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  • Wander7 - Monday, January 03, 2011 - link

    Still using "ATI" on the motherboard.. I guess they don't want to use "AMD" or didn't get the memo. Reply
  • anandskent - Monday, January 03, 2011 - link

    Why are there no results for the overclocked system in the benchmarks for either the SNB CPU article or this mobo article?

    Also, isnt that a fan header by the 8pin cpu power? it would make the board have 6 total then
  • IanCutress - Wednesday, January 05, 2011 - link

    The 3D Movement multithreaded benchmark was tested at the 4.6 GHz overclock. This is mentioned in the text, and in the graph for that benchmark.

    And yes indeed, that is a 6th fan header. It has no fan control in the UEFI or OS.

  • justaviking - Monday, January 03, 2011 - link

    "the H series taking advantage of the graphics on the processor die"

    Sorry if I missed this, but I wanted to be sure on something obvious.

    P-series = No onboard graphics, discrete only. That's clear.
    H-series = Onboard graphics... but can it ALSO USE DISCRETE GRAPHICS???

    Maybe it's so boneheaded it wasn't worth pointing out. Maybe I should have a second cup of coffee.
  • sviola - Monday, January 03, 2011 - link

    From what I understood, none have on-board graphics, and the H series is designed to use the on-chip (CPU) graphics, while the P series is designed for discrete graphics (altough you can use the on-chip graphics as well). Reply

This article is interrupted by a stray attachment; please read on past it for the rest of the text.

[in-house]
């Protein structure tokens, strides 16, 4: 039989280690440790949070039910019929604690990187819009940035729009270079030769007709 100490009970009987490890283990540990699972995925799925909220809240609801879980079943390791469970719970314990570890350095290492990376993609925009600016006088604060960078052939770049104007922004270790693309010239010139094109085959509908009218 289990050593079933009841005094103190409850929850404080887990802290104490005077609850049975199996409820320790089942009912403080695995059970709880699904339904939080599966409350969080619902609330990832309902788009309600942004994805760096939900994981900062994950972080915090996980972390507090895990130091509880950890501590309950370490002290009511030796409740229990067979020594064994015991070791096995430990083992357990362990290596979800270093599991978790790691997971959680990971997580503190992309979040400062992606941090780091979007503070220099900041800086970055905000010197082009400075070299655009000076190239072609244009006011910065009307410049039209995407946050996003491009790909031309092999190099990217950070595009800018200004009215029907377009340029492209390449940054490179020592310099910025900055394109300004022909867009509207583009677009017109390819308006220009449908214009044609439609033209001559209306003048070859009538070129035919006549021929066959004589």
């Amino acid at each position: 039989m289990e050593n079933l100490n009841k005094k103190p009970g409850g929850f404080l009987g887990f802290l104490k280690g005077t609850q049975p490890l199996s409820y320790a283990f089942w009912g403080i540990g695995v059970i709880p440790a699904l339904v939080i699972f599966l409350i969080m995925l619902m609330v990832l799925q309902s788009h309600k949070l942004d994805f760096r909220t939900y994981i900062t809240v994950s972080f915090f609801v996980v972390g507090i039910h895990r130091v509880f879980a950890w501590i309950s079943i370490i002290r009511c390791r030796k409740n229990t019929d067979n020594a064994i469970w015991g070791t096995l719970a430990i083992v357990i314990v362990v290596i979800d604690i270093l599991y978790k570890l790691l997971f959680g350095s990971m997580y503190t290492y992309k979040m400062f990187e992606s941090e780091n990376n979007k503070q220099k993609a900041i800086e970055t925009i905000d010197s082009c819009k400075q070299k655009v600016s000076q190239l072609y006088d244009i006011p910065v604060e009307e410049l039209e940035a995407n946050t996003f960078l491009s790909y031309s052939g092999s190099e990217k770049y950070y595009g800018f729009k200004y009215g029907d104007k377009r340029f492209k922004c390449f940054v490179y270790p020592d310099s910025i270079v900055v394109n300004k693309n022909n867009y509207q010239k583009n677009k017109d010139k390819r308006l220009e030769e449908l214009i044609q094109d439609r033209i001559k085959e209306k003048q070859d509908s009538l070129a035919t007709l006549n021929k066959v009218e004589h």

• justaviking - Monday, January 03, 2011 - link

    Thanks. That is what I assumed, but I didn't see it explicitly spelled out.

    Sorry about the sloppy terminology. I mean "on-chip" when I wrote "on-board". I understand the difference. Thanks being gentle with me.
  • evilspoons - Monday, January 03, 2011 - link

    Not quite. If you Anand's article from today about Sandy Bridge, I got the opposite impression.

    P can not use the on-CPU graphics at all but supports full overclocking of CPU and memory. H can use on-CPU or discrete graphics (or both simultaneously, it would seem), but only supports memory overclocking. Z is meant to fix that by allowing full overclocking and including the "FDI" (flexible display interface) needed to access the on-CPU graphics processor.
  • bah12 - Monday, January 03, 2011 - link

    What I'm confused about is this. The K series gives us the faster GPU, and the ability to fully overclock the cpu. However you cant use the GPU since the whole reason for getting the K sku is the overclock, thus the P series board and no GPU.

    Where does this leave QuickSync (arguably the top selling point)? From what I understand we cannot have a fully overclocked QuickSync CPU right?
  • ericore - Tuesday, January 04, 2011 - link

    Overclock option is only for CPU + Discreet GPU (limitation of a current motherboards; a stupid one at that; cheap Intel bast****)

    QuickSync comes with i5 and greater regardless of the motherboard (it is an instruction set; all of which are built-in to CPU)

    I want want AMD Bulldozer to kill your royal heighness, and bring hardware market back to democracy.
  • vol7ron - Monday, January 03, 2011 - link

    You forgot to mention that P allows for SLI/x-Fire, whereas H does not (since it only supports one discrete gpu). Reply
  • chrnochime - Monday, January 03, 2011 - link

    So basically for any CPU that has its multiplier locked, there's just no way to oc the CPU. Either pay up for an unlocked CPU or be content with stock speed. Hmm... Reply
  • wolfman3k5 - Monday, January 03, 2011 - link